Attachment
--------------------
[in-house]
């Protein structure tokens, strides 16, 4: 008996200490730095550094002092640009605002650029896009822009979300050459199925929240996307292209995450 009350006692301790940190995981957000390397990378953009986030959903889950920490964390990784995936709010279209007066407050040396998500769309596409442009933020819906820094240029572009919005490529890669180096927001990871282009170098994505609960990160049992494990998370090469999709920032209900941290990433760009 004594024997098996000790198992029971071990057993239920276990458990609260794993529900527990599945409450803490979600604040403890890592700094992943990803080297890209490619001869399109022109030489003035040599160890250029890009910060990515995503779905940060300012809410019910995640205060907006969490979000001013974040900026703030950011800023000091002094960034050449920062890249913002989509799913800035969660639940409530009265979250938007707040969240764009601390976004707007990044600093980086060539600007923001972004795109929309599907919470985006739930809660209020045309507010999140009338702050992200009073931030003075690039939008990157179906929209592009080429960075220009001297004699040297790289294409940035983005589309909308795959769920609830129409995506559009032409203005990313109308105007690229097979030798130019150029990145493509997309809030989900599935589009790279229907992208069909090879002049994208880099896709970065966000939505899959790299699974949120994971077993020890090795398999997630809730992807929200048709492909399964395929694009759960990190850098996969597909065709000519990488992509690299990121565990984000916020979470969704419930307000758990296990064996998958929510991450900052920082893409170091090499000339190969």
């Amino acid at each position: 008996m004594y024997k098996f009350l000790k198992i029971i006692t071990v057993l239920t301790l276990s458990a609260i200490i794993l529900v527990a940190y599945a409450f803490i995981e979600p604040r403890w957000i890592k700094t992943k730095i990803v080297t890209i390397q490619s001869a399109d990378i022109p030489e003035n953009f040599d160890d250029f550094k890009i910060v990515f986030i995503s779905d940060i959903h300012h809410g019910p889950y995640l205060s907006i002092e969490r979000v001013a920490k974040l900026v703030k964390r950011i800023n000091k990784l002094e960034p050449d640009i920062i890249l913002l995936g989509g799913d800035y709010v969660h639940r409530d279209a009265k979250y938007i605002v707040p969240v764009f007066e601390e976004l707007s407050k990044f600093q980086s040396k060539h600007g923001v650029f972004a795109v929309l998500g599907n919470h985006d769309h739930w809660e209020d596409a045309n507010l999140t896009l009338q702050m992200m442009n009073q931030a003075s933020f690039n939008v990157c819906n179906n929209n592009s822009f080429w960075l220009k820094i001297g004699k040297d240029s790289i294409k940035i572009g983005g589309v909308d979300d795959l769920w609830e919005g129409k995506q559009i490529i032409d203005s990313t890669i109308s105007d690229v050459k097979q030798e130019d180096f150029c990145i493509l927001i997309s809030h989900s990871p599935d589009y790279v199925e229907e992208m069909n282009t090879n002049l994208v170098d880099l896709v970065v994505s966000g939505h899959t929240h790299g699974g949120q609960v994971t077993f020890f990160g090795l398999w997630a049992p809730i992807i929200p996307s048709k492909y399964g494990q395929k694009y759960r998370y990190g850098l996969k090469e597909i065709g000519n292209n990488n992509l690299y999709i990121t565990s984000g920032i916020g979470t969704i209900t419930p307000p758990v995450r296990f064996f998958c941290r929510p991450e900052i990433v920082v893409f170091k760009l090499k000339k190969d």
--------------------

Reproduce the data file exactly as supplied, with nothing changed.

[in-house]
């Protein structure tokens, strides 16, 4: 008996200490730095550094002092640009605002650029896009822009979300050459199925929240996307292209995450 009350006692301790940190995981957000390397990378953009986030959903889950920490964390990784995936709010279209007066407050040396998500769309596409442009933020819906820094240029572009919005490529890669180096927001990871282009170098994505609960990160049992494990998370090469999709920032209900941290990433760009 004594024997098996000790198992029971071990057993239920276990458990609260794993529900527990599945409450803490979600604040403890890592700094992943990803080297890209490619001869399109022109030489003035040599160890250029890009910060990515995503779905940060300012809410019910995640205060907006969490979000001013974040900026703030950011800023000091002094960034050449920062890249913002989509799913800035969660639940409530009265979250938007707040969240764009601390976004707007990044600093980086060539600007923001972004795109929309599907919470985006739930809660209020045309507010999140009338702050992200009073931030003075690039939008990157179906929209592009080429960075220009001297004699040297790289294409940035983005589309909308795959769920609830129409995506559009032409203005990313109308105007690229097979030798130019150029990145493509997309809030989900599935589009790279229907992208069909090879002049994208880099896709970065966000939505899959790299699974949120994971077993020890090795398999997630809730992807929200048709492909399964395929694009759960990190850098996969597909065709000519990488992509690299990121565990984000916020979470969704419930307000758990296990064996998958929510991450900052920082893409170091090499000339190969």
């Amino acid at each position: 008996m004594y024997k098996f009350l000790k198992i029971i006692t071990v057993l239920t301790l276990s458990a609260i200490i794993l529900v527990a940190y599945a409450f803490i995981e979600p604040r403890w957000i890592k700094t992943k730095i990803v080297t890209i390397q490619s001869a399109d990378i022109p030489e003035n953009f040599d160890d250029f550094k890009i910060v990515f986030i995503s779905d940060i959903h300012h809410g019910p889950y995640l205060s907006i002092e969490r979000v001013a920490k974040l900026v703030k964390r950011i800023n000091k990784l002094e960034p050449d640009i920062i890249l913002l995936g989509g799913d800035y709010v969660h639940r409530d279209a009265k979250y938007i605002v707040p969240v764009f007066e601390e976004l707007s407050k990044f600093q980086s040396k060539h600007g923001v650029f972004a795109v929309l998500g599907n919470h985006d769309h739930w809660e209020d596409a045309n507010l999140t896009l009338q702050m992200m442009n009073q931030a003075s933020f690039n939008v990157c819906n179906n929209n592009s822009f080429w960075l220009k820094i001297g004699k040297d240029s790289i294409k940035i572009g983005g589309v909308d979300d795959l769920w609830e919005g129409k995506q559009i490529i032409d203005s990313t890669i109308s105007d690229v050459k097979q030798e130019d180096f150029c990145i493509l927001i997309s809030h989900s990871p599935d589009y790279v199925e229907e992208m069909n282009t090879n002049l994208v170098d880099l896709v970065v994505s966000g939505h899959t929240h790299g699974g949120q609960v994971t077993f020890f990160g090795l398999w997630a049992p809730i992807i929200p996307s048709k492909y399964g494990q395929k694009y759960r998370y990190g850098l996969k090469e597909i065709g000519n292209n990488n992509l690299y999709i990121t565990s984000g920032i916020g979470t969704i209900t419930p307000p758990v995450r296990f064996f998958c941290r929510p991450e900052i990433v920082v893409f170091k760009l090499k000339k190969d």